Linus, the little kid in the Peanuts cartoon, is connected at the hip to his security blanket. That is to say, Linus believes he cannot exist without having his “blankee” safe in hand. He drags it everywhere he goes,and when it’s among the missing, he deteriorates to being a little kid without an identity.
Security is like that. It’s a sense of being real. One feels secure when all is right in the world. The sun is shining, there’s money in your pocket, and the snow will melt in just a week or two. Spring will come again.
But on a more serious side, security is the knowledge that bad things are far away and that you are not in danger. That’s the way in which security is generalized, not individualized. Nations raise military forces to provide security for millions of people. Police forces are formed to provide security for communities. Neighborhood watches take shape to patrol the homes of friends to be sure they are safe from those bogeymen “out there.” People install “security systems” in their homes to inform them when there’s a fire, radon gasses, the furnace has gone out,…and…when someone is trying to break in to steal something or do something bad to them.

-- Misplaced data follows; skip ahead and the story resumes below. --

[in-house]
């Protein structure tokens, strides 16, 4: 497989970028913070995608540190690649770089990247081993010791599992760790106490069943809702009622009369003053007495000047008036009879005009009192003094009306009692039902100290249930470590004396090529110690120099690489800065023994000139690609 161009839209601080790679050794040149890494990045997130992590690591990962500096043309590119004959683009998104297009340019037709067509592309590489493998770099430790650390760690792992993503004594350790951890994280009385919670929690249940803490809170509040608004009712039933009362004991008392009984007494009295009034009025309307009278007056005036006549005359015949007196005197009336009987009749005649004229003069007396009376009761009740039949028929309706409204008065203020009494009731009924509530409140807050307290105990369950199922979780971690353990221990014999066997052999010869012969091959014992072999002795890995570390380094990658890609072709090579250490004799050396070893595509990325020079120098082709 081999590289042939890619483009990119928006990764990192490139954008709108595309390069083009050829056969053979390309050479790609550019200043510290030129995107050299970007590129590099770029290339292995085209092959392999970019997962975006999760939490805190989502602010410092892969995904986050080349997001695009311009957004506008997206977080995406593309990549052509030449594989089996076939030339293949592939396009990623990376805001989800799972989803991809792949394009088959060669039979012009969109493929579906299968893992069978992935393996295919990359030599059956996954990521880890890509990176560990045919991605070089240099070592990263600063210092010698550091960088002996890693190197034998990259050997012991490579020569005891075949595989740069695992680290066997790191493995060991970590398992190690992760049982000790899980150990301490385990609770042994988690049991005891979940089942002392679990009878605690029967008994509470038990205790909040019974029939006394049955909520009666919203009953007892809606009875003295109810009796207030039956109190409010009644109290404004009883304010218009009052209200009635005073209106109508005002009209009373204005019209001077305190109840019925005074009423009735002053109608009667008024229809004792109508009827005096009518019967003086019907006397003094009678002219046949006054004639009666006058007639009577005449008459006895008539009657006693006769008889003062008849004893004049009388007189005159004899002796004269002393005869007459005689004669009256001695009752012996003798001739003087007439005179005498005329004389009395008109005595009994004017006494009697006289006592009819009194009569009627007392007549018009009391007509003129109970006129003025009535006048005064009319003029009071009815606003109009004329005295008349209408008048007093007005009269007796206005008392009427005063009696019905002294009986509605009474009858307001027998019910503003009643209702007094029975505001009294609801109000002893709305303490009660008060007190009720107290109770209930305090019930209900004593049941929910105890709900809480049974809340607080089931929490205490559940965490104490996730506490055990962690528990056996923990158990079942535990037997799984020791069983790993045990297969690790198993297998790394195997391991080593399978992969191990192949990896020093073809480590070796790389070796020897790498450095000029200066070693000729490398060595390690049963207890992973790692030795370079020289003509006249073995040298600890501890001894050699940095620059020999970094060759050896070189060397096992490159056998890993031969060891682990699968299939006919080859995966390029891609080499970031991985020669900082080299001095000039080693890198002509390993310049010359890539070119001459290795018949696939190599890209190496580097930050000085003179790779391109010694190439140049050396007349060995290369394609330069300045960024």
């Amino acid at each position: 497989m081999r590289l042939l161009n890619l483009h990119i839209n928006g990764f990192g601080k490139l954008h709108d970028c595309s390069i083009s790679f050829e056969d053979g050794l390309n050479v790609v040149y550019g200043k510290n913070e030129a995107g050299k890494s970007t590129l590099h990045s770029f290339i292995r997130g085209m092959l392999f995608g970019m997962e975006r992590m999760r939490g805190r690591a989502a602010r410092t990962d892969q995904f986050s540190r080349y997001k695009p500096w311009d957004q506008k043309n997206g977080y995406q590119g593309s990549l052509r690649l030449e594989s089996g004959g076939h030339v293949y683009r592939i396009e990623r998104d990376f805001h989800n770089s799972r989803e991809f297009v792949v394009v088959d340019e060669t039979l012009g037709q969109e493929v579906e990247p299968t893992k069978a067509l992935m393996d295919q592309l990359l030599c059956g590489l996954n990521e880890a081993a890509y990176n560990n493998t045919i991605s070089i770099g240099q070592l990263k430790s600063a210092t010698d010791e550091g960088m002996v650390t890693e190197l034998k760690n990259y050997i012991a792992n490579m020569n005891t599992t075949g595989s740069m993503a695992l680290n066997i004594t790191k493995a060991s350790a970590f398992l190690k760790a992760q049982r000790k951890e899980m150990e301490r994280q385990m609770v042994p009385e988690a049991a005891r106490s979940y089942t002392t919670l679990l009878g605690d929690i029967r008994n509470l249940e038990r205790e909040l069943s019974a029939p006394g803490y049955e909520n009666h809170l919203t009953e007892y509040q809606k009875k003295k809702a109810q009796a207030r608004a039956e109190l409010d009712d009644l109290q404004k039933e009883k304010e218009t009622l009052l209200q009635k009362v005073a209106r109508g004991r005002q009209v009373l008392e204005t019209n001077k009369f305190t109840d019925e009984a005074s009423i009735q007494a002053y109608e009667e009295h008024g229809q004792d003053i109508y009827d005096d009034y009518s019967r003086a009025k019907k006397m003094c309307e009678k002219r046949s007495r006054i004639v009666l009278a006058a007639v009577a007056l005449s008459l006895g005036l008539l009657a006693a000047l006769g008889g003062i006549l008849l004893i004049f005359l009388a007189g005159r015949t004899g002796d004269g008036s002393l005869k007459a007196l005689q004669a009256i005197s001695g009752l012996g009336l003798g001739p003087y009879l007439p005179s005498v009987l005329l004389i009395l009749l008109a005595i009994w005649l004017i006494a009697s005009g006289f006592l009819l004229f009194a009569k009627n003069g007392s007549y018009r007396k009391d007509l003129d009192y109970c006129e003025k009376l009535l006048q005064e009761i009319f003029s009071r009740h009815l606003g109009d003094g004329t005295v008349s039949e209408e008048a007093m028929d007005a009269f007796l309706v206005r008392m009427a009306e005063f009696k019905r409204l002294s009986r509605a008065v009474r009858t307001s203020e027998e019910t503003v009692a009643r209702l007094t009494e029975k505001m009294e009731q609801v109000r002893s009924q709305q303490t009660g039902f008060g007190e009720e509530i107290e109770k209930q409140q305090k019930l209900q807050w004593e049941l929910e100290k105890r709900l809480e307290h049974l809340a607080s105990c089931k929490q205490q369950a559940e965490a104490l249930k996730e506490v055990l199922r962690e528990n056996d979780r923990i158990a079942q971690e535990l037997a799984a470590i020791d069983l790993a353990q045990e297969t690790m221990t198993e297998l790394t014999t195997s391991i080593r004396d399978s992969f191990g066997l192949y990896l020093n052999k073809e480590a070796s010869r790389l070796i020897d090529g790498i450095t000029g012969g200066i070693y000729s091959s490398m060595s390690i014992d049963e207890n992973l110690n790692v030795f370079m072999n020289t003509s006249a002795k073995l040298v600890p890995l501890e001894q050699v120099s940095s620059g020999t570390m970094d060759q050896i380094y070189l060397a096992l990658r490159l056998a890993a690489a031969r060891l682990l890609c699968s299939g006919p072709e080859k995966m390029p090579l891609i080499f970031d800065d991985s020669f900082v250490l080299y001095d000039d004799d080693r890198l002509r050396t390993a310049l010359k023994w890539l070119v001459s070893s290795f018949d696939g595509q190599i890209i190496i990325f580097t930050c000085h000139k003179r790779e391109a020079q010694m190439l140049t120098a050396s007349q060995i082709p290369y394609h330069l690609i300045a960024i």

The truth is that Linus’ blanket will not keep him safe. Armies, police departments, neighborhood watches and security systems will not necessarily keep us safe either. They will do their best, and … all things being equal…our nation, city, neighborhood and home will never know a tragedy at someone else’s hands. But there’s no fool-proof guarantee that everything will always be all right.
Security actually dwells inside one’s person. It has to do with being comfortable about living in a state of ambiguity. That means that there is no certainty. That’s not all bad. Certainty tells us that we don’t have to be vigilant or involved. It’s all decided and formed, and we can just lay back and ignore the possibilities. In fact, there are none. It’s all certain. That’s not a good place to be.
Ambiguity forces us to stay alert. It takes seriously that we are intelligent, capable, and engaged. When we are not flummoxed by discovering that we live in an ambiguous state. That is what we know as security. Knowing that we are surrounded by well-meaning people who do their very best to protect us is part of security. Having faith in them is another part. And also knowing that we are (individually and communally) capable of making choices which protect us. And…knowing that there are no guarantees in life, without obsessing on them.
Image Credit: Tripwire